Ground fault circuit interrupter (GFCI)

A GFCI is not the same as a breaker or fuse. It exists to protect people whereas a fuse or breaker exists to protect the conductors in your house. A GFCI works on the principle that the current moving through a circuit should be the same at all points of the circuit. The GFIC monitors current going from hot to neutral. If the current going from hot differs from neutral, the GFIC trips and stops the flow of current.

The GFCI receptacle believes that if there’s an imbalance between the two currents, hot and neutral, there’s a chance the current could be going through you. The GFCI will trip on as low as 4 or 5 milliamps and in about 1/30th of a second. It takes about 30 milliamps to kill a person.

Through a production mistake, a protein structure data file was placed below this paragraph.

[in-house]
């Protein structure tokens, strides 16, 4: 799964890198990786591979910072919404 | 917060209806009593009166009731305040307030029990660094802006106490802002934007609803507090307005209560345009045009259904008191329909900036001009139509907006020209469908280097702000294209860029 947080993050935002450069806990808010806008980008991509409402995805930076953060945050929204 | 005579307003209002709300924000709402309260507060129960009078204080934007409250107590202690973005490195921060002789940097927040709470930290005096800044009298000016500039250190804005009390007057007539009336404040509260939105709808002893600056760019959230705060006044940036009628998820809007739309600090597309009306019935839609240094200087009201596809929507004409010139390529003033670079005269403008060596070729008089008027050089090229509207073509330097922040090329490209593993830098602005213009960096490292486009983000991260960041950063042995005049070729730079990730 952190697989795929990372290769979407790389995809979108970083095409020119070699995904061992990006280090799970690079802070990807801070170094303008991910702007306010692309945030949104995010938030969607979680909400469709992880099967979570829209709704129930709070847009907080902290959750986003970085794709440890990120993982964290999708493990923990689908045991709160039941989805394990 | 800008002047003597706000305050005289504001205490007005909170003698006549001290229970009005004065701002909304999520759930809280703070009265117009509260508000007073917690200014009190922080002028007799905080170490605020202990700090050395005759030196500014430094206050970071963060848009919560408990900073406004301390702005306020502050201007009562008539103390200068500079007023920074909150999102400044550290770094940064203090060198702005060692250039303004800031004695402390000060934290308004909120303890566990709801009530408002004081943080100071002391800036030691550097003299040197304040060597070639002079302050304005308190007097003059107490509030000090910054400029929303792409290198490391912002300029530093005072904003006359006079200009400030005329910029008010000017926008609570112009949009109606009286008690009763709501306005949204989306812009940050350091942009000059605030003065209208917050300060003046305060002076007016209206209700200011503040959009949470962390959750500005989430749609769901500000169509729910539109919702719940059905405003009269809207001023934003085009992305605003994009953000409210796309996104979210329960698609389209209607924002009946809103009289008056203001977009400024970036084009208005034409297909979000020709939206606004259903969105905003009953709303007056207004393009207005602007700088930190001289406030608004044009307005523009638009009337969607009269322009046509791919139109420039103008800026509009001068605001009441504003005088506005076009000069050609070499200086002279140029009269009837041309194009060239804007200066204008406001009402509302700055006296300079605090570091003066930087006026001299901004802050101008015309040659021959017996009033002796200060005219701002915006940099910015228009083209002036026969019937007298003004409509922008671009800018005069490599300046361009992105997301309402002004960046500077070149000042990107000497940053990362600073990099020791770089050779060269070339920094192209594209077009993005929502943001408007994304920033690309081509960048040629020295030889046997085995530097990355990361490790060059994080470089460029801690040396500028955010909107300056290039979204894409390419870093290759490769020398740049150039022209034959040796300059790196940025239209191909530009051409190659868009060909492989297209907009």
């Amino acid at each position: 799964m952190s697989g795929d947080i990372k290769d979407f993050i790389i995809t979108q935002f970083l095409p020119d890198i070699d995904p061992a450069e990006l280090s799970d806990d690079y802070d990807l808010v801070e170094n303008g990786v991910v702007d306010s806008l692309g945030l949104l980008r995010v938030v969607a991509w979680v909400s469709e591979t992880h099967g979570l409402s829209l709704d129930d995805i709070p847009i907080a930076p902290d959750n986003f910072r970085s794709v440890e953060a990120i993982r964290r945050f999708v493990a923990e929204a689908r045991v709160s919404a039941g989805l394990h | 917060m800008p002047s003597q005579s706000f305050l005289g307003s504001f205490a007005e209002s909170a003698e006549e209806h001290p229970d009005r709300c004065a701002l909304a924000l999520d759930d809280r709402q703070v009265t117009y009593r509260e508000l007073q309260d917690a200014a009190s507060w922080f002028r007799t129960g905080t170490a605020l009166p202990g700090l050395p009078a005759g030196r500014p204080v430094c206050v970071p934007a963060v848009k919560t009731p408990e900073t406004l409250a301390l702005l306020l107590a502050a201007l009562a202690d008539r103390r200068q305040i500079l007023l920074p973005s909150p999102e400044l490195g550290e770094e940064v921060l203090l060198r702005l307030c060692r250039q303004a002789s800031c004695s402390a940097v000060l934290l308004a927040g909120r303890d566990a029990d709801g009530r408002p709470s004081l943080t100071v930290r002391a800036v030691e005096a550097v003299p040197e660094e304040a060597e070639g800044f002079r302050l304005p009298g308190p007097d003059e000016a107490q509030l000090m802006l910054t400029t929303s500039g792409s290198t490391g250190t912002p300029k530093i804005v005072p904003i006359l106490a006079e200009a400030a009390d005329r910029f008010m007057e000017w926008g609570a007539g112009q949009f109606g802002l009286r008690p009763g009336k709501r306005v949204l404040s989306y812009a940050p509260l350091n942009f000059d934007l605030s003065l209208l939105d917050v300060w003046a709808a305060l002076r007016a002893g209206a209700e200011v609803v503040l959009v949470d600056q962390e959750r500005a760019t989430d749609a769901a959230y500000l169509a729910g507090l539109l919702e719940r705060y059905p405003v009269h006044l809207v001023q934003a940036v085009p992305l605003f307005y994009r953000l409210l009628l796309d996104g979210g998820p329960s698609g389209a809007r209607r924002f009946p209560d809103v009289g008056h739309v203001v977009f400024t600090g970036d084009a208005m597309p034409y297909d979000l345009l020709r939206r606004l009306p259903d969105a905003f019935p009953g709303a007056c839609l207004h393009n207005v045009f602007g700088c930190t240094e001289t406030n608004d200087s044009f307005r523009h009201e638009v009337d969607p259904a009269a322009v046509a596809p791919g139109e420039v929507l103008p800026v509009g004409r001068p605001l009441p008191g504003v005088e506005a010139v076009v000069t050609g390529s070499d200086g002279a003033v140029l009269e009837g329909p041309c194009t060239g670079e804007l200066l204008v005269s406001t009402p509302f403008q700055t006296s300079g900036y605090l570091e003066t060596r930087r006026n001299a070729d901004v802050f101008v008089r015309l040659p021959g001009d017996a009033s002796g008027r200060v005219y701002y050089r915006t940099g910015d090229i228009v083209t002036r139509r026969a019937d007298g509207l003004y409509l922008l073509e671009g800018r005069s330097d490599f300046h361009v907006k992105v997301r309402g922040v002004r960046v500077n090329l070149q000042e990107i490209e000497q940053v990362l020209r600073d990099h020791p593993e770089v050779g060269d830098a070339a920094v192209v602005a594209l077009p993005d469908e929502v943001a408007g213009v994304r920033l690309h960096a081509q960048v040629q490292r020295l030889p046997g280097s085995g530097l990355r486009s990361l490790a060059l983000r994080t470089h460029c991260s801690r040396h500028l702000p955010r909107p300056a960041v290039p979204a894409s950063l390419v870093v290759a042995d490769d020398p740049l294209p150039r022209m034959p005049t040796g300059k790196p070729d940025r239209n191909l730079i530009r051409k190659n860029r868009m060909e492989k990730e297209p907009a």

Example: You’re drilling a hole through a wall outside. It’s a bit wet out, so this provides a perfect path to ground for current if anything goes wrong. There’s an open hot wire inside the drill to the casing. If current goes from hot, through the drill, through you to ground, the GFCI will sense an imbalance from hot to neutral and stop the flow of current.

GFCI receptacles are usually mandatory in kitchens, bathrooms, outside, garages and anywhere around water, but you’ll need to check local building codes to be sure.

GFCI protection also is available with GFCI circuit breakers and GFCI cords (like an extension cord).

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